- Author: Eleanor Lederer, MD, FASN; Chief Editor: Vecihi Batuman, MD, FACP, FASN more...
Oral phosphate binders are used to decrease the highly efficient gastrointestinal absorption of phosphorus. Calcium salts are widely used but may produce hypercalcemia. Aluminum salts are effective binders but may induce aluminum toxicity. Newer compounds containing iron or bile acid sequestrants are replacing calcium and aluminum binders.
Proximal diuretics are phosphuretic to the same extent that they are natriuretic. Acetazolamide is particularly efficient in promoting renal phosphate excretion.
Diuretics lower phosphate serum levels by enhancing renal excretion.
Furosemide inhibits the resorption of sodium and chloride in the loop of Henle and the proximal and distal tubules of the kidney. Its onset of action is rapid after an intravenous dose. This agent increases the excretion of phosphate.
This agent inhibits carbonic anhydrase, the enzyme that catalyzes the hydration of CO2 and dehydration of carbonic acid. Inhibition reduces reabsorption of NaHCO3 in the proximal tubule, leading to natriuresis, bicarbonate, diuresis, and a decreased serum bicarbonate level. As NaHCO3 delivery to the collecting duct increases, the renal excretion of phosphate increases.
The agents bind to dietary phosphate in the gastrointestinal tract. The phosphate is then eliminated in the feces, thus limiting intestinal absorption.
This agent is a polymeric phosphate binder for oral administration. It does not contain aluminum; thus, aluminum intoxication not a concern.
The polymer forms ionic and hydrogen bonds with phosphates and bile acids to promote fecal excretion. It lowers serum phosphate to near normal levels in hemodialysis patients as effectively as calcium acetate without inducing hypercalcemia or increased aluminum levels. Sevelamer hydrochloride maintains stable intact PTH levels and increases alkaline phosphatase levels compared with calcium acetate.
Lanthanum carbonate is a noncalcium, nonaluminum phosphate binder indicated for the reduction of high phosphorus levels in patients with end-stage renal disease. It directly binds dietary phosphorus in the upper gastrointestinal tract, thereby inhibiting phosphorus absorption.
Sucroferric oxyhydroxide is an iron-based, calcium-free phosphate binder. When it is taken with meals, dietary phosphate is adsorbed in the gastrointestinal tract and eliminated in the feces. It is indicated for the control of serum phosphorus levels in patients with chronic kidney disease on hemodialysis.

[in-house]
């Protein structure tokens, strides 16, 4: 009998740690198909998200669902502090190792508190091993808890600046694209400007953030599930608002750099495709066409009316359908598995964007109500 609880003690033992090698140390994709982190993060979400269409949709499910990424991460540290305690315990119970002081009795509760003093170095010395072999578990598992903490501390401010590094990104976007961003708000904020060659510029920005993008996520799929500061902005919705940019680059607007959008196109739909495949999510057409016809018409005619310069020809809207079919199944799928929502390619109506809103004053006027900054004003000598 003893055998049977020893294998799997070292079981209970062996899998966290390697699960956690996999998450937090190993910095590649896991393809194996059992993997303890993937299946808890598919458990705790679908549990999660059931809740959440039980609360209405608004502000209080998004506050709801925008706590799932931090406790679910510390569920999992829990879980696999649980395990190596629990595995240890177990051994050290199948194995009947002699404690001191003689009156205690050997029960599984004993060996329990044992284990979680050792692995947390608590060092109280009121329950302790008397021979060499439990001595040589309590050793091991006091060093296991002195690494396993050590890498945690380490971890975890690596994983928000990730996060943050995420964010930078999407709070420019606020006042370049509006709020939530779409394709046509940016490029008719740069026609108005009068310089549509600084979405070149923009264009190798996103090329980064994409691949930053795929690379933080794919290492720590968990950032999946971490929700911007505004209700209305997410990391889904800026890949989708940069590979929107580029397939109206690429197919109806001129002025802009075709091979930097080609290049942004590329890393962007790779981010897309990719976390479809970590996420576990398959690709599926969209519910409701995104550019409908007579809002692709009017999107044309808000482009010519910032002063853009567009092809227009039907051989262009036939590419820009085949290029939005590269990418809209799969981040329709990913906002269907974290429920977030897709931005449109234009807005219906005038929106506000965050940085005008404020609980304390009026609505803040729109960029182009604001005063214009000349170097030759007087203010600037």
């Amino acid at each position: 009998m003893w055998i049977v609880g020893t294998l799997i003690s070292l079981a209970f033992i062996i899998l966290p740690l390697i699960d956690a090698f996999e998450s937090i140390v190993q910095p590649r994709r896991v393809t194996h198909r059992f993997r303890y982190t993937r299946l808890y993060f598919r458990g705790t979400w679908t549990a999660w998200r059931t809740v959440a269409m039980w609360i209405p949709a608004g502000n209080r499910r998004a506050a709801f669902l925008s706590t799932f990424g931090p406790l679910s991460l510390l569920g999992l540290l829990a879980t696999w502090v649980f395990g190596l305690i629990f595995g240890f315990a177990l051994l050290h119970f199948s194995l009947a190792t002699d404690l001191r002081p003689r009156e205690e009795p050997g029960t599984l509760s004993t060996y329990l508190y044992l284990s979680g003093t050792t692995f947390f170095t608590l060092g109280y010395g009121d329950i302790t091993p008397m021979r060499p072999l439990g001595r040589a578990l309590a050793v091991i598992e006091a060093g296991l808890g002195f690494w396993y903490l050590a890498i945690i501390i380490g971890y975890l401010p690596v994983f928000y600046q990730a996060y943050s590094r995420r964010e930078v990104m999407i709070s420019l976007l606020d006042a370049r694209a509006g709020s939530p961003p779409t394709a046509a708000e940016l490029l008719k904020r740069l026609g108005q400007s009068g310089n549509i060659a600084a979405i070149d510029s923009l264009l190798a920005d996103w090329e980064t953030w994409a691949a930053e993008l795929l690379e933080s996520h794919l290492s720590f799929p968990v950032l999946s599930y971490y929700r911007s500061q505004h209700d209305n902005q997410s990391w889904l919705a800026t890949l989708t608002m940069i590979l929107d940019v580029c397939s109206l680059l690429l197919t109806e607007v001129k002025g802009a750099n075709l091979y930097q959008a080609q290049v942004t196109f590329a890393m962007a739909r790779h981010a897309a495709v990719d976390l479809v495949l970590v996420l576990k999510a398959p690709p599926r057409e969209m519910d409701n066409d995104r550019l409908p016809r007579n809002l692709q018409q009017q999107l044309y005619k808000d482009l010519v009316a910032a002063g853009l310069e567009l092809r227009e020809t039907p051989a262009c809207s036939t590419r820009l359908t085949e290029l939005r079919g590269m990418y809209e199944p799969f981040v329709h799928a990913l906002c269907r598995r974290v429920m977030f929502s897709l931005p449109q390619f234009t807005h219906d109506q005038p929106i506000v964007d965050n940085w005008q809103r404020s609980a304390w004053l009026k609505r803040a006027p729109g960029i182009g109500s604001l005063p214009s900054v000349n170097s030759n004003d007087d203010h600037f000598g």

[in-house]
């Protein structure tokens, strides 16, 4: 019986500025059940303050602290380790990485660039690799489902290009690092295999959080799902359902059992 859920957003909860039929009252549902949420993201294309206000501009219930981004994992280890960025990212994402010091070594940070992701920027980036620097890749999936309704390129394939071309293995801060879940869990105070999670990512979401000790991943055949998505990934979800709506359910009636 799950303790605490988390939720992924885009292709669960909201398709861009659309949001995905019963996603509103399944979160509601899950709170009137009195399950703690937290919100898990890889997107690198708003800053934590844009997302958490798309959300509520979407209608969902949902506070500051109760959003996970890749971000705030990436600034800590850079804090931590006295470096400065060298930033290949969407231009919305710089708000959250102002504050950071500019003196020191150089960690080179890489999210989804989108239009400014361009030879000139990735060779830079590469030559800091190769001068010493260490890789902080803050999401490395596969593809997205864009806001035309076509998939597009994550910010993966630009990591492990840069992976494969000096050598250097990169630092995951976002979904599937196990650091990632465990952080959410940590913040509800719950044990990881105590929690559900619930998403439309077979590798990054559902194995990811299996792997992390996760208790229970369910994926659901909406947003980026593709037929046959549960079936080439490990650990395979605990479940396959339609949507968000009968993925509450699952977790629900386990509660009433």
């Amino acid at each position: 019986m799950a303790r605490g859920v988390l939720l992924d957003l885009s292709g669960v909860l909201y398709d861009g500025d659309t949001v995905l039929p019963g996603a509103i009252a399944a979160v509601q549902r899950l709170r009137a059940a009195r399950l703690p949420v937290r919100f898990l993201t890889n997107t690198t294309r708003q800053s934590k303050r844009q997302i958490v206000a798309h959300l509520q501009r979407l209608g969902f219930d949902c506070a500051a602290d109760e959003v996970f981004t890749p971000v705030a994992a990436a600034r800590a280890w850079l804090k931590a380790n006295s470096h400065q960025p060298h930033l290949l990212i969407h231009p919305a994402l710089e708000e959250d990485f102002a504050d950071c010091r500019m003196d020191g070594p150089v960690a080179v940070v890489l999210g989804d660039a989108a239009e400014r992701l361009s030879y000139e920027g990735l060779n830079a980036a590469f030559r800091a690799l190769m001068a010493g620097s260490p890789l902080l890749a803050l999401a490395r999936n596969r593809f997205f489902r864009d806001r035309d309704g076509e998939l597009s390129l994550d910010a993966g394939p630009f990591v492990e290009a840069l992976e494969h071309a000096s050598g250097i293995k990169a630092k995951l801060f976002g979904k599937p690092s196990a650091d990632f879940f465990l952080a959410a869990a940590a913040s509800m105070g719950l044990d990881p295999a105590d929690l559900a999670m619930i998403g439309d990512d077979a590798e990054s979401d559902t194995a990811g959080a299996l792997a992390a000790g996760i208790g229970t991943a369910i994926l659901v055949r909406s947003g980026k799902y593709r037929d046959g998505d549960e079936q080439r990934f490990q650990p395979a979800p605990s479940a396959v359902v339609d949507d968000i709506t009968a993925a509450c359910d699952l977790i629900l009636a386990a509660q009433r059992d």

Ferric citrate is a phosphate binder. Ferric iron binds dietary phosphate in the GI tract and precipitates as ferric phosphate, which is insoluble and is excreted in the feces. It is indicated for the control of serum phosphorus levels in patients with chronic kidney disease on dialysis.
Aluminum hydroxide, which is available in tablet or liquid form, is commonly used as an antacid. It is not a first-line therapy for hyperphosphatemia, because of the potential for aluminum intoxication with extended use.
This agent normalizes phosphate concentrations in patients on dialysis. Calcium carbonate combines with dietary phosphate to form insoluble calcium phosphate, which is excreted in feces. It is marketed in a variety of dosage forms and is relatively inexpensive. Calcium carbonate is available by tablet for chewing or swallowing and is sold in many sizes (250-1000 mg). It is also used as an antacid or a calcium supplement.
Calcium acetate combines with dietary phosphorus to form insoluble calcium phosphate, which is excreted in feces.
Calcium chloride is administered as an IV preparation; it is used in the treatment of severe symptomatic hypocalcemia. Do not confuse calcium chloride with calcium gluconate; calcium chloride contains approximately 3 times as much elemental calcium per unit weight as calcium gluconate does. In the absence of symptoms, hypocalcemia may be treated with oral supplements rather than IV infusions. Calcium chloride 10% solution contains 100 mg/mL = 1.4 mEq/mL.
Magnesium is a divalent cation that is maximally absorbed in the distal small intestine. At low concentrations, it appears to be absorbed in a saturable carrier-mediated process influenced by vitamin D. At high concentrations, absorption appears to occur largely and inefficiently through diffusion. Magnesium hydroxide reduces the absorption of dietary phosphate.
Calcium gluconate is administered as an intravenous (IV) preparation; it is used in the treatment of symptomatic hypocalcemia, being particularly employed for the treatment of tetany. In the absence of symptoms, hypocalcemia may be treated with oral supplements rather than IV infusions. Calcium gluconate 10% solution contains 100 mg/mL = 0.45 mEq elemental calcium/mL.
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